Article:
Dress for the job you want, not the job you have is the old adage for how young go-getters should approach cultivating an appropriate corporate aesthetic. Even as workplaces get increasingly casual–the person occupying the job you want may well be wearing a hoodie and cargo shorts these days–the idea that on-the-job success involves focusing on the future vs. the present is an entrenched one.
We’re now deep into fall, a season that, while beautiful, also brings shorter, colder, darker days to most parts of the country and one that starts the countdown clock to what is often a stressful holiday season. Even if you don’t suffer from Seasonal Affective Disorder, these lean months between the height of summer and the depths of winter can often often make one feel melancholy, misanthropic and/or just plain worn out.
There are certain personalities types, which, if they allow themselves, can be completely swallowed up by their work. Driven by insecurity, competition or even the much-maligned “passion,” these types often struggle to identify where they end and their work begins. And then there are others who seem to be able achieve great success on the job without losing sleep. Somehow, they’ve cracked the code on how to be both a human and a . How do they do it?
Muck Rack makes it simple to find people, tweets, or articles that mention any name, keyword, company, hashtag etc. We've compiled this guide to help you make the most of your search.
Selecting a term
Start searching tweets, articles from media outlets, articles mentioned in tweets, journalists'
names, titles and bios with some suggested searches:
Companies or Topics (e.g. iPhone, Microsoft)
Phrases (e.g. "cloud computing") — use quotes to keep the terms together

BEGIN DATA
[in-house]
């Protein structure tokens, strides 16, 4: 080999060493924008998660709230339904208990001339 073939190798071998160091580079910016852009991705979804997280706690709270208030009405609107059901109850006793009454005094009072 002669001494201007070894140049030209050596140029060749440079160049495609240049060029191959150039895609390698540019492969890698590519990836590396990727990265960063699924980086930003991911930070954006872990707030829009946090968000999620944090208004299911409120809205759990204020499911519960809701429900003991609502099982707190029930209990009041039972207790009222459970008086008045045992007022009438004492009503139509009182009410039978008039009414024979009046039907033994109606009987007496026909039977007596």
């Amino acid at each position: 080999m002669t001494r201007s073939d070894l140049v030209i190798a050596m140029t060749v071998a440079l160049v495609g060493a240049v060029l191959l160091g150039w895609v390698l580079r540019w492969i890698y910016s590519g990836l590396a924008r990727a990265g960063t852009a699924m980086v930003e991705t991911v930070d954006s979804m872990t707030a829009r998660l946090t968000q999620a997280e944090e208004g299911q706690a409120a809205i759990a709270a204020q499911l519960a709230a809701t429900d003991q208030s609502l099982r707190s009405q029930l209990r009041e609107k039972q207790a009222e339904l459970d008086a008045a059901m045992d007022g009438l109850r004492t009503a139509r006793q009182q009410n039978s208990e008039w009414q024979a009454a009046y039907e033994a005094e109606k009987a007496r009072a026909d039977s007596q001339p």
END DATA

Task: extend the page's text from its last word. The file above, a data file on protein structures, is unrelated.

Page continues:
Twitter handles (e.g. @username) — returns those who have mentioned or replied to
Names (e.g. "David Pogue")
Hashtags (e.g. #sxsw, #london2012)
Bio details (e.g. vegan, Olympics, father)
Muck Rack's Advanced Search allows for many boolean operators.
Find results that mention multiple specified terms, use AND or
+. For example, ensure each result contains both Elon Musk and Mark Zuckerberg by
searching Musk AND Zuckerberg or Musk + Zuckerberg.
Use the operators OR or , to broaden your search when you'd like either of
multiple terms to appear in results. (This is the default behavior of our search when no operators
are used). For example, results will contain either cake or cookie by searching cake OR cookie or cake,cookie
Use NOT or - to subtract results from your search. For
example, searching Disney will yield results about the Walt Disney Company as well as Walt Disney
World Resort. To exclude mentions of Disney World, search for Disney -World or Disney
When using one of these operators with a phrase, enclose it in quotation marks. For example, you can
find results about smartphones excluding Apple's iPhone 4S by searching smartphone -"iPhone
Exact case matching or punctuation
If you're searching for a brand name or keyword that relies on specific punctuation marks or capitalization, you can
find results that match your exact query by adding matchcase: before the keyword you're searching for, like matchcase:E*TRADE .
Use parentheses to separate multiple
boolean phrases. For example, to find journalists talking about having fun in Disney World or
Disneyland, search for ("disney world" OR disneyland) AND fun.
An asterisk can be used to search for any variation of a root word truncated by the asterisk. For example, searching for admin* will return results for administrator, administration, administer, administered, etc.
A near operator is an AND operator where you can control the distance between the words. You can vary the distance the near operation uses by adding a forward slash and number (between 0-99) such as strawberries NEAR/10 "whipped cream", which means the strawberries must exist within 10 words of "whipped cream".